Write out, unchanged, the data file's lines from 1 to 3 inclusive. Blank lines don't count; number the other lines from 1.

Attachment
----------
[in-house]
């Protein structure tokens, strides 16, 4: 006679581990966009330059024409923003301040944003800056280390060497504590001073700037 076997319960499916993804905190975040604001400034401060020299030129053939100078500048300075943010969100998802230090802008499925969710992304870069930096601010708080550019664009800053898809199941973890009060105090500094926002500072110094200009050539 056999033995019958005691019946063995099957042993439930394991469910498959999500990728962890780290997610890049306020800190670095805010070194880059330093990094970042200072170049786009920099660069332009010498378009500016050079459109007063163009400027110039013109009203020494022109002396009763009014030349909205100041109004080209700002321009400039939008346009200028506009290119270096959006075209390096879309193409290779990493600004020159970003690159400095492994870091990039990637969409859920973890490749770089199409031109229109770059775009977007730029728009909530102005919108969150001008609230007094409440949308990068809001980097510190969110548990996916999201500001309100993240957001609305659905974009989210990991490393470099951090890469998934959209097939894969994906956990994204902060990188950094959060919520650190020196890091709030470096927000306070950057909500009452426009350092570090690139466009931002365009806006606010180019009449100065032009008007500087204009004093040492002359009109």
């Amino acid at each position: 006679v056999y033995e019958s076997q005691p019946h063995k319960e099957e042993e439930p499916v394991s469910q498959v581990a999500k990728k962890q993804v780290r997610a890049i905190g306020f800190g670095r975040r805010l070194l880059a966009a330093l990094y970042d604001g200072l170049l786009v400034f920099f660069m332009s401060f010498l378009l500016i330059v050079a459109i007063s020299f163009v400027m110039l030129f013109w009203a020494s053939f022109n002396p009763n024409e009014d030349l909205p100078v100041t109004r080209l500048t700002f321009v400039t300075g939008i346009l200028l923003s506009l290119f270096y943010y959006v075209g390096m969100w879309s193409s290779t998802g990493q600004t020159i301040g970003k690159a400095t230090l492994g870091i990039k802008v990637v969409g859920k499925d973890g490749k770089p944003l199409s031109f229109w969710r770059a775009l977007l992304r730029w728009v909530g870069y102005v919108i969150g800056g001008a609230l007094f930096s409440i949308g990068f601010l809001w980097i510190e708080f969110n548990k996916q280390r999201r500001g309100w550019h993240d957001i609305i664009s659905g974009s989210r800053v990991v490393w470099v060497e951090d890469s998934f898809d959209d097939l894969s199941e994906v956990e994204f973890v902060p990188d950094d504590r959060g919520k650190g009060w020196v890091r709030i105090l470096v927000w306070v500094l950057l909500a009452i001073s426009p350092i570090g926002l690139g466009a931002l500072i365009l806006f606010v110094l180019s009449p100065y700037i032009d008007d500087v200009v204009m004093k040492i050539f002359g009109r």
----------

[in-house]
């Protein structure tokens, strides 16, 4: 006679581990966009330059024409923003301040944003800056280390060497504590001073700037 076997319960499916993804905190975040604001400034401060020299030129053939100078500048300075943010969100998802230090802008499925969710992304870069930096601010708080550019664009800053898809199941973890009060105090500094926002500072110094200009050539 056999033995019958005691019946063995099957042993439930394991469910498959999500990728962890780290997610890049306020800190670095805010070194880059330093990094970042200072170049786009920099660069332009010498378009500016050079459109007063163009400027110039013109009203020494022109002396009763009014030349909205100041109004080209700002321009400039939008346009200028506009290119270096959006075209390096879309193409290779990493600004020159970003690159400095492994870091990039990637969409859920973890490749770089199409031109229109770059775009977007730029728009909530102005919108969150001008609230007094409440949308990068809001980097510190969110548990996916999201500001309100993240957001609305659905974009989210990991490393470099951090890469998934959209097939894969994906956990994204902060990188950094959060919520650190020196890091709030470096927000306070950057909500009452426009350092570090690139466009931002365009806006606010180019009449100065032009008007500087204009004093040492002359009109």
């Amino acid at each position: 006679v056999y033995e019958s076997q005691p019946h063995k319960e099957e042993e439930p499916v394991s469910q498959v581990a999500k990728k962890q993804v780290r997610a890049i905190g306020f800190g670095r975040r805010l070194l880059a966009a330093l990094y970042d604001g200072l170049l786009v400034f920099f660069m332009s401060f010498l378009l500016i330059v050079a459109i007063s020299f163009v400027m110039l030129f013109w009203a020494s053939f022109n002396p009763n024409e009014d030349l909205p100078v100041t109004r080209l500048t700002f321009v400039t300075g939008i346009l200028l923003s506009l290119f270096y943010y959006v075209g390096m969100w879309s193409s290779t998802g990493q600004t020159i301040g970003k690159a400095t230090l492994g870091i990039k802008v990637v969409g859920k499925d973890g490749k770089p944003l199409s031109f229109w969710r770059a775009l977007l992304r730029w728009v909530g870069y102005v919108i969150g800056g001008a609230l007094f930096s409440i949308g990068f601010l809001w980097i510190e708080f969110n548990k996916q280390r999201r500001g309100w550019h993240d957001i609305i664009s659905g974009s989210r800053v990991v490393w470099v060497e951090d890469s998934f898809d959209d097939l894969s199941e994906v956990e994204f973890v902060p990188d950094d504590r959060g919520k650190g009060w020196v890091r709030i105090l470096v927000w306070v500094l950057l909500a009452i001073s426009p350092i570090g926002l690139g466009a931002l500072i365009l806006f606010v110094l180019s009449p100065y700037i032009d008007d500087v200009v204009m004093k040492i050539f002359g009109r």